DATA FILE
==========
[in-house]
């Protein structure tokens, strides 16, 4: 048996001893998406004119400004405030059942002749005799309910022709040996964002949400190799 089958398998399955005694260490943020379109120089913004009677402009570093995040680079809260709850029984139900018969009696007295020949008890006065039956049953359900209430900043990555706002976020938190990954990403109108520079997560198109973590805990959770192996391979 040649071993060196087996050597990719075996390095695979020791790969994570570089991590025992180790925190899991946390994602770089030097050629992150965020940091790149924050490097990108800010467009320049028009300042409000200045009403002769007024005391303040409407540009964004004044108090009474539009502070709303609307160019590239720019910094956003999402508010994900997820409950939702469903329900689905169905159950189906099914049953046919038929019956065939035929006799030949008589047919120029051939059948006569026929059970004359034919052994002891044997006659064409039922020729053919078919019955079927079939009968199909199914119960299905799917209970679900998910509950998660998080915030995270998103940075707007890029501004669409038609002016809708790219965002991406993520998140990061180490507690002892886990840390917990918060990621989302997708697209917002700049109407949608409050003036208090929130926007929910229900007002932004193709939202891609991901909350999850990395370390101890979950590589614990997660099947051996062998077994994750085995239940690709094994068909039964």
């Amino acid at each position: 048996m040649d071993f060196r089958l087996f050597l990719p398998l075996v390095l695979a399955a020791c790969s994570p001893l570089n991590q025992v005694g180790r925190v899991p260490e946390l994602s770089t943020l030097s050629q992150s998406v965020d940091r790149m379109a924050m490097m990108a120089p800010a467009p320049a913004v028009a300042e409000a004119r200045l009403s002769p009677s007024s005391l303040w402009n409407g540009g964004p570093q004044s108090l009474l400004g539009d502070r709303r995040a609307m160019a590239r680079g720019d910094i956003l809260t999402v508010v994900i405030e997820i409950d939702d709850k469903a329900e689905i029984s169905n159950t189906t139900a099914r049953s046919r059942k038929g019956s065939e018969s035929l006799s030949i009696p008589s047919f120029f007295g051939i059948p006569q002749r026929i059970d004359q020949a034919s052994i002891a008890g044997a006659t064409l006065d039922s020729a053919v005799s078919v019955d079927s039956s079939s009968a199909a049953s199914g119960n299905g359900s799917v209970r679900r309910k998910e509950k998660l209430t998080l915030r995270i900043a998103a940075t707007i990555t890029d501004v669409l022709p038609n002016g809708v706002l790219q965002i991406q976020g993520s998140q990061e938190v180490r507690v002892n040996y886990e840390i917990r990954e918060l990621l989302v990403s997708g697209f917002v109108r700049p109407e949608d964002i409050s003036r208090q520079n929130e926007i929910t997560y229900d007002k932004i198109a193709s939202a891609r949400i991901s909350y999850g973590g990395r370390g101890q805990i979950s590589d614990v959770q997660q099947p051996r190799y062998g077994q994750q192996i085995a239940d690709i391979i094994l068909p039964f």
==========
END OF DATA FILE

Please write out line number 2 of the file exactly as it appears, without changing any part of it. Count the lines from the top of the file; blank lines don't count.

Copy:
């Protein structure tokens, strides 16, 4: 048996001893998406004119400004405030059942002749005799309910022709040996964002949400190799 089958398998399955005694260490943020379109120089913004009677402009570093995040680079809260709850029984139900018969009696007295020949008890006065039956049953359900209430900043990555706002976020938190990954990403109108520079997560198109973590805990959770192996391979 040649071993060196087996050597990719075996390095695979020791790969994570570089991590025992180790925190899991946390994602770089030097050629992150965020940091790149924050490097990108800010467009320049028009300042409000200045009403002769007024005391303040409407540009964004004044108090009474539009502070709303609307160019590239720019910094956003999402508010994900997820409950939702469903329900689905169905159950189906099914049953046919038929019956065939035929006799030949008589047919120029051939059948006569026929059970004359034919052994002891044997006659064409039922020729053919078919019955079927079939009968199909199914119960299905799917209970679900998910509950998660998080915030995270998103940075707007890029501004669409038609002016809708790219965002991406993520998140990061180490507690002892886990840390917990918060990621989302997708697209917002700049109407949608409050003036208090929130926007929910229900007002932004193709939202891609991901909350999850990395370390101890979950590589614990997660099947051996062998077994994750085995239940690709094994068909039964």